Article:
WAYNE, W.Va. (WTRF) — More than 70 people witnessed a 75-pound fireball light up the sky early Wednesday morning during the supermoon.
Newsweek said that Amateur astronomer, Bill Stewart from Ceredo, West Virginia, was filming the supermoon when he caught the explosion on video. Daily Mail reported that the blaze sightings were reported from nine states, including Georgia and Ohio.
NASA scientists have suggested the fireball was caused by a comet fragment that burnt up while falling through Earth’s atmosphere.
Eyewitnesses say the fireball made two audible booms, flashed brightly, and broke into three fragments. One woman says her house shook after the explosion, which scientists say generated the energy of roughly 2 tons of TNT.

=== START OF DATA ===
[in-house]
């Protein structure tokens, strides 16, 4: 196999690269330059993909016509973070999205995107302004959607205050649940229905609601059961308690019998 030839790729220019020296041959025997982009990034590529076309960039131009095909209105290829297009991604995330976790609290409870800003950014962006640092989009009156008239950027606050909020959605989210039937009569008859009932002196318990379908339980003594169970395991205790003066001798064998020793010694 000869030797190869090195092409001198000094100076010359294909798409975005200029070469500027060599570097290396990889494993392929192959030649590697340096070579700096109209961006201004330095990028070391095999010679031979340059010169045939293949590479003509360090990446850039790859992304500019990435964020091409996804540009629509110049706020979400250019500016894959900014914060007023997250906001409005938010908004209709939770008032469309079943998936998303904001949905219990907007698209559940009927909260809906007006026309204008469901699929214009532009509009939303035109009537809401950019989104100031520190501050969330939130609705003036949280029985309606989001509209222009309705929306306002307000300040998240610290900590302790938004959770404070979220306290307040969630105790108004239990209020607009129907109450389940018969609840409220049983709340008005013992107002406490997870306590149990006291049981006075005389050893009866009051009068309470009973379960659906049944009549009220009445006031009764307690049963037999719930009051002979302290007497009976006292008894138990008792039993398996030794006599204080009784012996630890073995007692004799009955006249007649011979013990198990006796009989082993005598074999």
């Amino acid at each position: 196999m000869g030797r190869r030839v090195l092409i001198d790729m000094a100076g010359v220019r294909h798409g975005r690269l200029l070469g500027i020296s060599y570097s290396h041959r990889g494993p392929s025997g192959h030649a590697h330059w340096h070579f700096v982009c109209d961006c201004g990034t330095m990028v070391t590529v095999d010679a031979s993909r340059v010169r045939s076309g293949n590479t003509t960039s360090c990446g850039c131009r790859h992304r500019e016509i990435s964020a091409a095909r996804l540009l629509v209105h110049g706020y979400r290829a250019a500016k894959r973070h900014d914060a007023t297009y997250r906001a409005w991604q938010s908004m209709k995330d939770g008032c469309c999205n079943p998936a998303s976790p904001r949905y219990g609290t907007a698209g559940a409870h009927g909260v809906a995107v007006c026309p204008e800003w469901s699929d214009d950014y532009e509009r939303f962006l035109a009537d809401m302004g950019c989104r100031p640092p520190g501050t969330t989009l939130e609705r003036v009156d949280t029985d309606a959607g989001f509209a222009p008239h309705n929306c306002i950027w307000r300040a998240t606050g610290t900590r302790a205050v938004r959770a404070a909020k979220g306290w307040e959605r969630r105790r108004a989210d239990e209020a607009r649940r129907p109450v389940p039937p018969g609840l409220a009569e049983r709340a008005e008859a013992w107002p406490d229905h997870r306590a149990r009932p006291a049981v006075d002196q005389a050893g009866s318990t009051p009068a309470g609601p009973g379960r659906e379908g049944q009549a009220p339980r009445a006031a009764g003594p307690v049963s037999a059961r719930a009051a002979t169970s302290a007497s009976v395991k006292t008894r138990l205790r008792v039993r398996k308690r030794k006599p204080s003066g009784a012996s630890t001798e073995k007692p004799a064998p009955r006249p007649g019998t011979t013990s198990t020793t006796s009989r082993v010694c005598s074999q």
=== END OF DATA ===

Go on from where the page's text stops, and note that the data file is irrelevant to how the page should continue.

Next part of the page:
The fragment possibly entered the Earth’s atmosphere about 50 miles above Krypton, Kentucky, moving 37,000 miles per hour, creating a flash five times brighter than the full moon.
Fireballs, or bolides, are caused by larger-than-average meteors that fall to Earth and quickly burn in the atmosphere because of intense friction.
Operations manager for the American Meteor Society, Mike Hankey, says it is possible that meteorites survived and are lying in the woods near the eastern border of Kentucky and Tennessee.
The comet that the fragment originated from is unknown but is believed to have come from the inner solar systems debris field.